Reuel Gerecht on Why I'm Wrong About the West Bank

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I can always count on Reuel to read me, at least. This is in response to my Times op-ed, written with Hussein Ibish:

Peace comes when a democratic Palestine votes for peace with the Jews. Hamas does not appear to represent all faithful Palestinian Muslims, but Hamas's creed may well have considerable resonance--more resonance than the creed of Abu Mazen and his men--with devout Muslims.   What we have on the West Bank is a dictatorship.  Until it's not, we won't know where the Palestinian soul is. There are many reasons why Muslim Brotherhood ideology, financed with Gulf money and now synched with Wahhabi virtues, has become the most powerful intellectual force in the Arab world (it's only competitor is the democratic ethos, which has merged, at least in Egypt (and Tunisia) with the Brotherhood's identity. But one not insignificant reason has been the distasteful peace process between Fatah's elite and the Jews.  (The Israeli factor pales, of course, with local national issues and the larger overwhelming issue of modernization and the failure of secular dictatorships.)  The only thing that I'm willing to bet large quantities of money on is that economic vitality on the West Bank does not guarantee democratic success. The perverse truth is that Hamas might still do very well on the West Bank in a free vote.

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Jeffrey Goldberg is a national correspondent for The Atlantic and a recipient of the National Magazine Award for Reporting. Author of the book Prisoners: A Story of Friendship and Terror, Goldberg also writes the magazine's advice column. More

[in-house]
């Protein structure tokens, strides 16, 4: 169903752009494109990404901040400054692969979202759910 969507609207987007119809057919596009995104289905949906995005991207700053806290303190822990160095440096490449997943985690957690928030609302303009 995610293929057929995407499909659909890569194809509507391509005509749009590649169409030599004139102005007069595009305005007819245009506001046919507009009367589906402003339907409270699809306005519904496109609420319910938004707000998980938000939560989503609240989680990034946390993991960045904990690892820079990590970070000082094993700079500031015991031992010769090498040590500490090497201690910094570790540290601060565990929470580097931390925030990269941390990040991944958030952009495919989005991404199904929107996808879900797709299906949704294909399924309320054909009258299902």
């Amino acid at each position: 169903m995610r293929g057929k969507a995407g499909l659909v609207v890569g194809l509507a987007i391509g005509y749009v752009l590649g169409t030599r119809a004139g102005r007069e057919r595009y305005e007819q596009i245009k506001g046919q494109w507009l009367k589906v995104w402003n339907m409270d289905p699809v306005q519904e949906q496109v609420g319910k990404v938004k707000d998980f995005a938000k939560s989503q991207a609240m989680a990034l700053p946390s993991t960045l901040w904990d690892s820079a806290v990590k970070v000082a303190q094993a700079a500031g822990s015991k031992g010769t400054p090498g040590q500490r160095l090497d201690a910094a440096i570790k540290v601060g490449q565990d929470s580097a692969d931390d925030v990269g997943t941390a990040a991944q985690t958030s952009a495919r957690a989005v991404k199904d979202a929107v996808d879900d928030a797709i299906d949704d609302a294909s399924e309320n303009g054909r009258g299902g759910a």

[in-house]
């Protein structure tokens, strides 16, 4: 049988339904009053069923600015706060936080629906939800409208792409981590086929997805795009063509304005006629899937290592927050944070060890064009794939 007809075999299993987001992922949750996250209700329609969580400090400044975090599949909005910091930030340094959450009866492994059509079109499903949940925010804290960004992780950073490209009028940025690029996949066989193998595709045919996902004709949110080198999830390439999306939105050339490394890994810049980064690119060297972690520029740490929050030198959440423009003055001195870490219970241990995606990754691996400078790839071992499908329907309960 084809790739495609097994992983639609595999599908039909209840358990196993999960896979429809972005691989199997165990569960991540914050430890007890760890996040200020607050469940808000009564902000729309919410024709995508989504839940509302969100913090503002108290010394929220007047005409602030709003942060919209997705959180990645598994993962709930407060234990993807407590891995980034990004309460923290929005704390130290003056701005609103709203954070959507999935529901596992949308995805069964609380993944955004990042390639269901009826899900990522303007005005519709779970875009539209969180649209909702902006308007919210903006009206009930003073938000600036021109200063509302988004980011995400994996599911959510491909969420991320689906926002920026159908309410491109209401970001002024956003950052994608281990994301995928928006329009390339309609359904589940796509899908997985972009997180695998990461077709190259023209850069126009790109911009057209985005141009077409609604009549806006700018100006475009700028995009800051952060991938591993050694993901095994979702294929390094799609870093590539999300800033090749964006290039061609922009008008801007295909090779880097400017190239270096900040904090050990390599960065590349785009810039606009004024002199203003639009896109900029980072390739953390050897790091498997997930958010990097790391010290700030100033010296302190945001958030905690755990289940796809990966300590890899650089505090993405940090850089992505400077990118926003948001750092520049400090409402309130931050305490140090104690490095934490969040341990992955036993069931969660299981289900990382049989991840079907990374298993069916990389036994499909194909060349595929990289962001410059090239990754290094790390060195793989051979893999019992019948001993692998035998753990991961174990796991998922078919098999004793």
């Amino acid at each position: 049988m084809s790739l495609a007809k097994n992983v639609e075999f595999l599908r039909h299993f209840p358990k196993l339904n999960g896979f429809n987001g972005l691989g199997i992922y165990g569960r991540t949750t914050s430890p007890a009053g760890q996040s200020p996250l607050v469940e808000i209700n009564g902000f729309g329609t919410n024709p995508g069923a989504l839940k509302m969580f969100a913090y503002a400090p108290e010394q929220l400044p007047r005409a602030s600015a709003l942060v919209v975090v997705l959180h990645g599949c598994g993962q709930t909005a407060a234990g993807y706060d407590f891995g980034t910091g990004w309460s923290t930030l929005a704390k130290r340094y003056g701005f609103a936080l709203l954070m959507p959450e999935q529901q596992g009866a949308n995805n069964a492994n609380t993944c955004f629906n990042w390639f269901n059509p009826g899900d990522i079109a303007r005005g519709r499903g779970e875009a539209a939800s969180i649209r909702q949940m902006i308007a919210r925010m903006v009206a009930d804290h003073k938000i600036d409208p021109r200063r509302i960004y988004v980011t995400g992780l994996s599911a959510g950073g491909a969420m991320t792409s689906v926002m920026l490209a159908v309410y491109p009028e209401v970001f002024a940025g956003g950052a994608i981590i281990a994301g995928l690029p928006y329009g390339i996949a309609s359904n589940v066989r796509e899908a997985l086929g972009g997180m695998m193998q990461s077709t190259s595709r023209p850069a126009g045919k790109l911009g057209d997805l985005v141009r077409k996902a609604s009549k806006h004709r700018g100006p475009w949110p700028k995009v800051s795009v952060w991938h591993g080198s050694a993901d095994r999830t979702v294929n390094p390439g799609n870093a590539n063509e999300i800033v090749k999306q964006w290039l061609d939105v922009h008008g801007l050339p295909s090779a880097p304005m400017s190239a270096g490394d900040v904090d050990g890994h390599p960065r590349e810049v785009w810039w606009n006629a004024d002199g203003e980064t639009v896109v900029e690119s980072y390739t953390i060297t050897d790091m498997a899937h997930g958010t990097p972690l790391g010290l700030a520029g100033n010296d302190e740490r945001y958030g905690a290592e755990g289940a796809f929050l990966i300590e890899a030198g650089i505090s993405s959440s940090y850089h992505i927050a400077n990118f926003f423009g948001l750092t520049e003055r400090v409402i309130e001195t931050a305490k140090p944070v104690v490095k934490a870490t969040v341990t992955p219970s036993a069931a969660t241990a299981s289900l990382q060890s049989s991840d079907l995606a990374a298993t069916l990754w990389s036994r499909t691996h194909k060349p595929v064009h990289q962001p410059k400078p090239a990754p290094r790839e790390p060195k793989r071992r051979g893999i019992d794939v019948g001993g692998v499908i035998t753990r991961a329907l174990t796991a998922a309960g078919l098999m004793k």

Before joining The Atlantic in 2007, Goldberg was a Middle East correspondent, and the Washington correspondent, for The New Yorker. Previously, he served as a correspondent for The New York Times Magazine and New York magazine. He has also written for the Jewish Daily Forward, and was a columnist for The Jerusalem Post.

His book Prisoners was hailed as one of the best books of 2006 by the Los Angeles Times, The New York Times, The Washington Post, Slate, The Progressive, Washingtonian magazine, and Playboy. Goldberg rthe recipient of the 2003 National Magazine Award for Reporting for his coverage of Islamic terrorism. He is also the winner of the International Consortium of Investigative Journalists prize for best international investigative journalist; the Overseas Press Club award for best human-rights reporting; and the Abraham Cahan Prize in Journalism. He is also the recipient of 2005's Anti-Defamation League Daniel Pearl Prize.

In 2001, Goldberg was appointed the Syrkin Fellow in Letters of the Jerusalem Foundation, and in 2002 he became a public-policy scholar at the Woodrow Wilson International Center for Scholars in Washington, D.C.

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